- HL calculations show someone paying £1,000 per year into a Lifetime ISA from the age of 18 could accumulate almost £104,000 by the time they hit 50.
- Investment growth of 5% a year between the ages of 50-60 could give a LISA worth £169,000.
- Someone contributing £4,000 per year could end up with £415,000 by the age of 50 and £676,000 by the age of 60.
- In 2022 HL clients benefited from £61m of LISA bonus payments.
- LISAs can act as a great alternative or addition to pensions for retirement planning.
- The 25% bonus and the ability to access the funds in a LISA if needed could be particularly attractive to groups like the self-employed.
Helen Morrissey, head of retirement analysis at Hargreaves Lansdown:
“If you are aged under 40 then a LISA could play a major part in your retirement planning. The 25% bonus is a significant uplift to your savings, which over time and added to long-term investment growth could see you accumulate a tidy sum. In 2022 HL clients received over £61m in LISA bonuses which will have boosted their long-term savings.
Our calculations show that someone paying £1,000 per year into a LISA from the age of 18 could have a pot of £104,000 by the time they hit 50. Even though they can’t contribute after the age of 50, compound investment growth over the next ten years could see them with around £169,000. Contribute more, say £4,000 per year then you could have as much as £415,000 by the age of 50 and over £675,000 by the time you hit 60. There is no tax to pay on interest, income or capital gains from cash or investments held in a LISA. You could put this money to work as a bridging income between the age of 60 and state pension age, or leave your pension invested until much later and draw down your LISA. As more of us approach retirement with mortgages still to pay, your LISA could be used to pay it off and give you a bit more income to play with in retirement.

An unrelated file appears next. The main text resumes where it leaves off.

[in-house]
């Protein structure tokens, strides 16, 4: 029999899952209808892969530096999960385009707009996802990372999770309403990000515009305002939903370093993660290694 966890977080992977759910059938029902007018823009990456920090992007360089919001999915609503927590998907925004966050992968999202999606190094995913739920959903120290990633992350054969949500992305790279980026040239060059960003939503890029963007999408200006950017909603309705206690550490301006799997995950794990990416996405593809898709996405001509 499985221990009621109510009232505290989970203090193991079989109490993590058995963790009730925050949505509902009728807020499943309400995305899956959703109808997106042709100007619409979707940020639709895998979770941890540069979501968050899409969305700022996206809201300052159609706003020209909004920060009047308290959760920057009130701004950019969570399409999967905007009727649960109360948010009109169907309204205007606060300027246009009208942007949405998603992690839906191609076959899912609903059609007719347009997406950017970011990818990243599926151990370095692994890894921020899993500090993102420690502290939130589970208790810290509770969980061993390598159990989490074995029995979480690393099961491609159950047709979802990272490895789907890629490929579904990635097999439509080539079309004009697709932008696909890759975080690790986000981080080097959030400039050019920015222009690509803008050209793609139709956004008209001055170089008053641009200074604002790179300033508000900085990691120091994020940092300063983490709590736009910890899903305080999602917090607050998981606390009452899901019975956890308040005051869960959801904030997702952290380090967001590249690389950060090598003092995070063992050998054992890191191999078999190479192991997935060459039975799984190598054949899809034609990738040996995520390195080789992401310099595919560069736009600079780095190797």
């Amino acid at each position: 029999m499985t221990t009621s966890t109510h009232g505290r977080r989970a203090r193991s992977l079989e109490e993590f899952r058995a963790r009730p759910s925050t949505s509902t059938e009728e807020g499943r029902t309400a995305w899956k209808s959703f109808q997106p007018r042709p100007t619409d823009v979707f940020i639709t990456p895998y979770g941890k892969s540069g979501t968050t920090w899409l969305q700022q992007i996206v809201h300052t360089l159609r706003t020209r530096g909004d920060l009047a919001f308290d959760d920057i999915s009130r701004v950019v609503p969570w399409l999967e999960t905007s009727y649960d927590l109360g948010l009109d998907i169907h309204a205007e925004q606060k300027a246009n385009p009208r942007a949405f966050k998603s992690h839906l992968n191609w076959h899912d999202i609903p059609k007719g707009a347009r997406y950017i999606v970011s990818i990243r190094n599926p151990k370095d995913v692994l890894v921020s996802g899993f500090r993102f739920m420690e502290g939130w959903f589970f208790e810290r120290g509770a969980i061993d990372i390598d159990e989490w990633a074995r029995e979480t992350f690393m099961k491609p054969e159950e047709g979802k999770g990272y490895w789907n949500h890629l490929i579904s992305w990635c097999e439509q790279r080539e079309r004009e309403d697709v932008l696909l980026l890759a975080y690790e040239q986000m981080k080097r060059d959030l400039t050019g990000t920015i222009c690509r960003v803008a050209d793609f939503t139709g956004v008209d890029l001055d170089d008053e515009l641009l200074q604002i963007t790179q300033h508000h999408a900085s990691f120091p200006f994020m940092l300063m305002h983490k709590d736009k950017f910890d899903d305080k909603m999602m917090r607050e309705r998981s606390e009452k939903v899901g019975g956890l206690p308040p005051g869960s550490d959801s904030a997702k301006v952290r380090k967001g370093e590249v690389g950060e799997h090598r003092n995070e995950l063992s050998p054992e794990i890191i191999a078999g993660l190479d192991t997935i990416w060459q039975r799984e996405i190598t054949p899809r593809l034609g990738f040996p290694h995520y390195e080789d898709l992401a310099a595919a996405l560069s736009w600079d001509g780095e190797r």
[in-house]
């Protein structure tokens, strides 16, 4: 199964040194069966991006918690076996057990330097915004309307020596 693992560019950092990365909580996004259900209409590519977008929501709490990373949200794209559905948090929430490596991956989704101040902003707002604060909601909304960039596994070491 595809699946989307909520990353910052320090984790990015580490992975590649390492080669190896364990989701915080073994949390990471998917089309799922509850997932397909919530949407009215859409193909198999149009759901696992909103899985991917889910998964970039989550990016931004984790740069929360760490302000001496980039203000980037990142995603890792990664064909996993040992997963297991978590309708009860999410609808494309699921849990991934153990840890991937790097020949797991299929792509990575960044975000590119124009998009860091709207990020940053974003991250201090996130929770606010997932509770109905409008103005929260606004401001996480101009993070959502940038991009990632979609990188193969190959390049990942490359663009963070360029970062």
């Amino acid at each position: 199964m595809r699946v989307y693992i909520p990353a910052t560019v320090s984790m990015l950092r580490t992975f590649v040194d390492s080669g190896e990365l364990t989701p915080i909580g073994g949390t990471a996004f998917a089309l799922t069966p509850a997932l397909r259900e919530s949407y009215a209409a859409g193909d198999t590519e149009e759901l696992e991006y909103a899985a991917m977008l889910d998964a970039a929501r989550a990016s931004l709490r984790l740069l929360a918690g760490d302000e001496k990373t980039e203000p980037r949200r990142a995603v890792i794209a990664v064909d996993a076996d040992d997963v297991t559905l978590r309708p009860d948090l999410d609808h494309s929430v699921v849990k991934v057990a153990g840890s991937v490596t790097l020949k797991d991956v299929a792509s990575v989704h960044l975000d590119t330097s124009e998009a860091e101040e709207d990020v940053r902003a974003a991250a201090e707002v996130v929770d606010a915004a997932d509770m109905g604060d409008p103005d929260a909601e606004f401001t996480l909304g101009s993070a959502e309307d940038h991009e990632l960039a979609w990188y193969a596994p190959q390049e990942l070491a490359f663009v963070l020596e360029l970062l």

LISAs can also be an attractive alternative to pensions for groups such as the self-employed who are not covered by auto-enrolment. The 25% bonus boosts their retirement saving in a similar way to basic rate tax relief and for those who don’t benefit from an employer contribution then it’s an option worth considering. Another important factor is the ability to access the money in a LISA in times of stress. Pensions cannot be accessed until age 55 whereas you can access the funds in a LISA albeit subject to a 25% penalty. In times where money might be tight the ability to do this can add much needed flexibility though we would like to see the level of the penalty permanently reduced to 20%.”